The next part of our trip was to be spent at Balule. On the way we overnighted at Shingwedzi. Most of our experience at Shingwedzi has been included in Part 5 of this series. Balule is Part 8 of this series which will follow shortly.

Our bird list for Nthakeni and Pafuri can be seen by clicking on the following link:

Hope you have enjoyed the read.

Sally and Paul Bartho

Kruger NP Part 6 – Punda Maria

24th to 28th October

From Shingwedzi we headed north to Punda Maria to continue birding. Our friends left us and returned south through the Park. On the way up we had a delightful experience with a pair of Kori Bustards. They were prancing on a hillock by the road.

The camp in Punda Maria was very busy at the bottom near the fence and the hide overlooking the waterhole just over the fence. The ablutions there were over worked and had an unseemly odour.

We headed for our preferred location nearish to the ablutions at the top and overlooking the campsite – away from people.

The waterhole can get very busy at times with small herds of Elephants and hundreds of Buffalo – especially late afternoon going into the night. Often trumpeting quite loudly and for long periods – presumably to let others know that this is their waterhole.

Marabou Storks sometimes visit as this one did. It sat down in a posture resembling a person playing the piano.

On occasion a Leguaan passes by. But it is not often that you get to see it doing press-ups.

Several times we drove the 25 kms Mahonie Loop around the camp. Birds were disappointingly quiet. However we did come across a leopard once – making up for it – a bit.

While we were there we got a message from Trevor Hardaker that a Golden Pipit had been seen and he gave us the co-ordinates. The Pipit was seen approximately 10 kms south of the turnoff of the H13-1 heading on the H1-8 to Shingwedzi. We got up very early to find it. And we did. The co-ords were perfect. Sally spotted it on the verge as we drove slowly towards it. It went up into the trees by the road and moved about from tree to tree and branch to branch. Lovely bird – seems to float like a butterfly as it flies. A calling Monotonous lark also appeared at the scene.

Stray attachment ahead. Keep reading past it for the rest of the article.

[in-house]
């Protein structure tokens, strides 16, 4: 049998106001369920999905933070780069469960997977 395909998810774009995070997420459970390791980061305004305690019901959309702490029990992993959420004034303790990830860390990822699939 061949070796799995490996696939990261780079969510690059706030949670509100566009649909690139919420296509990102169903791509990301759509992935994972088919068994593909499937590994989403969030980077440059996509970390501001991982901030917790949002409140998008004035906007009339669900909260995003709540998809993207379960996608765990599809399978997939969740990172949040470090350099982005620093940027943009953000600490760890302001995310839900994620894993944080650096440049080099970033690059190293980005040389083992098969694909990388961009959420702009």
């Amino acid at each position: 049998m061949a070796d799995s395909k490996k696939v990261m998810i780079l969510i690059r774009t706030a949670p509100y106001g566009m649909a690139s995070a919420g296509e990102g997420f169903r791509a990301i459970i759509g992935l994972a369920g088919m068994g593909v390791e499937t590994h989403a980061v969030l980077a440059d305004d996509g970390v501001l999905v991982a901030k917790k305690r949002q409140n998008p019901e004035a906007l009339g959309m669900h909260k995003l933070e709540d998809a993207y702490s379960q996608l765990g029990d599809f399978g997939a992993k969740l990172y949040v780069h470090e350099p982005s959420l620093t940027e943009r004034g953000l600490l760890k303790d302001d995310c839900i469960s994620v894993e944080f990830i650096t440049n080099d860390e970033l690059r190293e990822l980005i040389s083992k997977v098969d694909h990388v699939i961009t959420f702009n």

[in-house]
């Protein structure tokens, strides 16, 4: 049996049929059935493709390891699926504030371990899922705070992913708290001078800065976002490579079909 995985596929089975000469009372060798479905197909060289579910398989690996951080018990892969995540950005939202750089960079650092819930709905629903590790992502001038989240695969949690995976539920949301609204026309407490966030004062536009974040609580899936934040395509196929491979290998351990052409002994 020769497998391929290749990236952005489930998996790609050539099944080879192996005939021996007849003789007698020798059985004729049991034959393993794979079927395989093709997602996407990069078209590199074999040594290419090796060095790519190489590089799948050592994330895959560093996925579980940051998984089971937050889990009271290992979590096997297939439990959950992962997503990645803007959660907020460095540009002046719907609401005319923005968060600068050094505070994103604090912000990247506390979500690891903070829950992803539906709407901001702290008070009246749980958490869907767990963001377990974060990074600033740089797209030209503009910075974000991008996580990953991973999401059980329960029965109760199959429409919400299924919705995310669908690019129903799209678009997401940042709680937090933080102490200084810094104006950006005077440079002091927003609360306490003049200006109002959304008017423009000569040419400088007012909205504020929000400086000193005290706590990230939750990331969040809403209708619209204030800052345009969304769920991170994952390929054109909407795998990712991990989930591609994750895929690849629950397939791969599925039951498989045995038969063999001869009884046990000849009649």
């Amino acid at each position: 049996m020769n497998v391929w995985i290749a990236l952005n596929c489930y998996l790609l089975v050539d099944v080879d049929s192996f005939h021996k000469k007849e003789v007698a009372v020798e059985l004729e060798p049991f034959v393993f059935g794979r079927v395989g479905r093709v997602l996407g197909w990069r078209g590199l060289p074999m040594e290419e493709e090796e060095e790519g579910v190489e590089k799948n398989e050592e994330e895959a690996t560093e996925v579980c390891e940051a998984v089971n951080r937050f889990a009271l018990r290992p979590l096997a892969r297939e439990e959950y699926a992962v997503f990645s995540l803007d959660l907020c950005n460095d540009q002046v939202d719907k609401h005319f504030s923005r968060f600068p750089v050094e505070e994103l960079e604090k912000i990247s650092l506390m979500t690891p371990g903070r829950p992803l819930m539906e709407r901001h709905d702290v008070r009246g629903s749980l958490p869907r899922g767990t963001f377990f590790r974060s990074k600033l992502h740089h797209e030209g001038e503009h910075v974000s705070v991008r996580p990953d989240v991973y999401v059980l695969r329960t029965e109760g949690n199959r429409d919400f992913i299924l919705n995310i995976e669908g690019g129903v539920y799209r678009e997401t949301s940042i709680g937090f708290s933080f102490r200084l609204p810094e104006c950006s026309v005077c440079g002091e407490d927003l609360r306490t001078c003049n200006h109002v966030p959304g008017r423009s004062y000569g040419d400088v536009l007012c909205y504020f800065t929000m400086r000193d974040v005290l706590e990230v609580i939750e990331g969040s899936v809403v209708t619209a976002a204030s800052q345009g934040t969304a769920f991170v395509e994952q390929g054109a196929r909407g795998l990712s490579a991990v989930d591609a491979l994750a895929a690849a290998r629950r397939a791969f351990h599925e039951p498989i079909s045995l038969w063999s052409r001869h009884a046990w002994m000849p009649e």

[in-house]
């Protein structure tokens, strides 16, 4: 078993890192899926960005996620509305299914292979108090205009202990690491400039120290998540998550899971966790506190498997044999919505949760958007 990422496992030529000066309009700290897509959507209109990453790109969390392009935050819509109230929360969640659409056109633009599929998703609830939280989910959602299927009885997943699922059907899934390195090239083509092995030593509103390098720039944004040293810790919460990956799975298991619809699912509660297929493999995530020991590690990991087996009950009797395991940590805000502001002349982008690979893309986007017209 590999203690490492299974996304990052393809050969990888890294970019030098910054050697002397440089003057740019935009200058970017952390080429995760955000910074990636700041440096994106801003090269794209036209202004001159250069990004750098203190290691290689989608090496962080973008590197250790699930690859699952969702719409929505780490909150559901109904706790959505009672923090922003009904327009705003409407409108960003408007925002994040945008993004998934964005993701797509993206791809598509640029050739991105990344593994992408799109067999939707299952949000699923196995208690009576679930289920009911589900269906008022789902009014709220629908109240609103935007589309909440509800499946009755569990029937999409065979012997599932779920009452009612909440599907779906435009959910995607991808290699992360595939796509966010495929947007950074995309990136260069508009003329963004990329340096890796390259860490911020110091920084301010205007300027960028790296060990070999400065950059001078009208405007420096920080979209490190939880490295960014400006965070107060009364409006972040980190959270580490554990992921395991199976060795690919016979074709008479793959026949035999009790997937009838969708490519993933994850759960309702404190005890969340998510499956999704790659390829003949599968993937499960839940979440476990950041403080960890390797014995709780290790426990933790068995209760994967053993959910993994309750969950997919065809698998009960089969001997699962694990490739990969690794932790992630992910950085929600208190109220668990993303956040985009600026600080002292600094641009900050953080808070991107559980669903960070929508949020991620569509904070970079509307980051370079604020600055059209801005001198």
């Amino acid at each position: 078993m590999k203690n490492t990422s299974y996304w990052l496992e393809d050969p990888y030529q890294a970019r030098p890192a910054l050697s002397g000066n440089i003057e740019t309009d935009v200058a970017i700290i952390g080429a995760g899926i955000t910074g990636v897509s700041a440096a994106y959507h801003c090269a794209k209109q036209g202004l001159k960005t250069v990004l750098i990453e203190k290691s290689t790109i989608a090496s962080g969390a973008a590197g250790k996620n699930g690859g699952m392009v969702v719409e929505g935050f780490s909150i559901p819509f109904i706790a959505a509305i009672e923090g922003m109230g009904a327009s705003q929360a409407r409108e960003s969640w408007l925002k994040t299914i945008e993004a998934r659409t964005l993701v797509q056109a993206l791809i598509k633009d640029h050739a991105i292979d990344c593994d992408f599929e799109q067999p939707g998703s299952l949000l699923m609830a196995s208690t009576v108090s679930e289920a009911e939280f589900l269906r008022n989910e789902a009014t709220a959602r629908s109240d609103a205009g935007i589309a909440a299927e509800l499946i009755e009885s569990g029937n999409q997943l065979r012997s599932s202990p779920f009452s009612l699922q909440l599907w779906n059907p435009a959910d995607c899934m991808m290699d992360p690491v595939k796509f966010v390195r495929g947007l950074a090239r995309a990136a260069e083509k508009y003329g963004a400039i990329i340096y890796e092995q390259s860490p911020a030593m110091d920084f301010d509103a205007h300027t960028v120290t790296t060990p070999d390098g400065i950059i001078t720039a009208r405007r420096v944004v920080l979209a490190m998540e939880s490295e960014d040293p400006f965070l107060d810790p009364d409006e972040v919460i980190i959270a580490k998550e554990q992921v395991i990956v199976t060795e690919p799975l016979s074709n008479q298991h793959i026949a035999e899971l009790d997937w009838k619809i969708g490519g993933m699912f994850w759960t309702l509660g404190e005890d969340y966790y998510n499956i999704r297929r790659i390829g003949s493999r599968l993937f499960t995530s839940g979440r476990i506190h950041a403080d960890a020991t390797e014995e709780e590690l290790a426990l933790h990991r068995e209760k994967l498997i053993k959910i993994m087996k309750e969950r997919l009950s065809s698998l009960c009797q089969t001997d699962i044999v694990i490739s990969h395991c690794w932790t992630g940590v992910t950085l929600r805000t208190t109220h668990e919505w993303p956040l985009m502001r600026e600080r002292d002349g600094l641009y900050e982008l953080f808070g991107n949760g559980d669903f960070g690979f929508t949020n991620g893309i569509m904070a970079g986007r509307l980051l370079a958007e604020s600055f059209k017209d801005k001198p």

The next day we needed diesel – however the petrol pumps at the garage at Punda Maria had unfortunately been smashed into by a car which had lost control on the drive up to reception. That meant a trip back to Shingwedzi (70 kms away) to fill up. This was not an inconvenience for us. We had the opportunity to look for the Golden Pipit again, a bit of breakfast at the Babalala picnic site and another drive on the S56 side road which we had so enjoyed when staying at Shingwedzi.

Damage control

As we reached the end of the H13-1 to turn south on to the H1-8 a family of Cheetahs ran across the road. The mother heading left and the two sub-adults to the right across the road. We stopped to look at the youngsters as the mother disappeared into the bush. Eventually she re-appeared, crossed the road and united with the youngsters. Nice sighting.

On the way we stopped again when we found the Golden Pipit. Lovely bird. As we left so the bird flew away but we heard it later returned. At Babalala picnic site we stopped for tea then took the S56 loop road to Shingwedzi. We had not gone far when a pair of Coqui Francolins – Sally’s recent bogey bird – crossed the road ahead of us.

Further along we came across the Elephants digging for water while the Leopard watched. Another Leopard further along was hanging out lying in a tree by the road. Then as we approached the Shingwedzi Gate we noticed about a hundred Buffalo taking advantage of a large pool of water in the river bed below. Closer inspection of something odd in the water revealed a pair of crocodiles holding on to something. With the scope out we realised it was the head of a buffalo.

Buffalo demise at the hands of a couple of crocodiles very close to other bathing Buffalos.

The Klopperfontein waterholes were virtually dry, however an Elephant and a few Buffalo were taking advantage of what was left in one of them. While camping in Punda Maria we refrained from visiting Pafuri as we intended to spend three nights at Nthakeni at a community camp just outside the Pafuri Gate.

Here is a selection of the birds photographed in the area.

The day before we left we returned from a drive to find we had new neighbours. They had put their Campervan up so close to us that it was impossible for me to hook up our car to the front of our trailer when we left – without having to drive over their ground sheet and under their awning. Turning our Serval was not an option as we were on a ledge.

Neighbours to the left